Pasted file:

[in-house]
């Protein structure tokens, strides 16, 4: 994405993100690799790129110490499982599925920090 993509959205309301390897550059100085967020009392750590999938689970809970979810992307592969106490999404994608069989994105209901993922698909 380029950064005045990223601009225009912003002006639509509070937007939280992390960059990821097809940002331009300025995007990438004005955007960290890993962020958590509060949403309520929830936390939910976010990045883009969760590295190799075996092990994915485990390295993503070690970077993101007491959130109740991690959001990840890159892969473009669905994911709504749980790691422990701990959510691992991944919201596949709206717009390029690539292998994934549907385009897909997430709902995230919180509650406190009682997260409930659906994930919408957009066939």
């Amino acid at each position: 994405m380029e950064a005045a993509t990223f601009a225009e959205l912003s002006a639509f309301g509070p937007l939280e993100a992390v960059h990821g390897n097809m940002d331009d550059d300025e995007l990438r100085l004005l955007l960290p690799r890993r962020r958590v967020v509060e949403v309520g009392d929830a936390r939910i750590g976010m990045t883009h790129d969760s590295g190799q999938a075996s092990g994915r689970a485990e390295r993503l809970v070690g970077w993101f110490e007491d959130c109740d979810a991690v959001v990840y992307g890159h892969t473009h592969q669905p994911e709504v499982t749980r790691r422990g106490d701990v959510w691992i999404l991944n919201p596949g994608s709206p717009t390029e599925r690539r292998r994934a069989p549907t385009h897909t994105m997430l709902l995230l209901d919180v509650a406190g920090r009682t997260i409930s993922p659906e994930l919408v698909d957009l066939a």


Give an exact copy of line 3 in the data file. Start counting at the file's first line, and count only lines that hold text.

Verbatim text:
């Amino acid at each position: 994405m380029e950064a005045a993509t990223f601009a225009e959205l912003s002006a639509f309301g509070p937007l939280e993100a992390v960059h990821g390897n097809m940002d331009d550059d300025e995007l990438r100085l004005l955007l960290p690799r890993r962020r958590v967020v509060e949403v309520g009392d929830a936390r939910i750590g976010m990045t883009h790129d969760s590295g190799q999938a075996s092990g994915r689970a485990e390295r993503l809970v070690g970077w993101f110490e007491d959130c109740d979810a991690v959001v990840y992307g890159h892969t473009h592969q669905p994911e709504v499982t749980r790691r422990g106490d701990v959510w691992i999404l991944n919201p596949g994608s709206p717009t390029e599925r690539r292998r994934a069989p549907t385009h897909t994105m997430l709902l995230l209901d919180v509650a406190g920090r009682t997260i409930s993922p659906e994930l919408v698909d957009l066939a």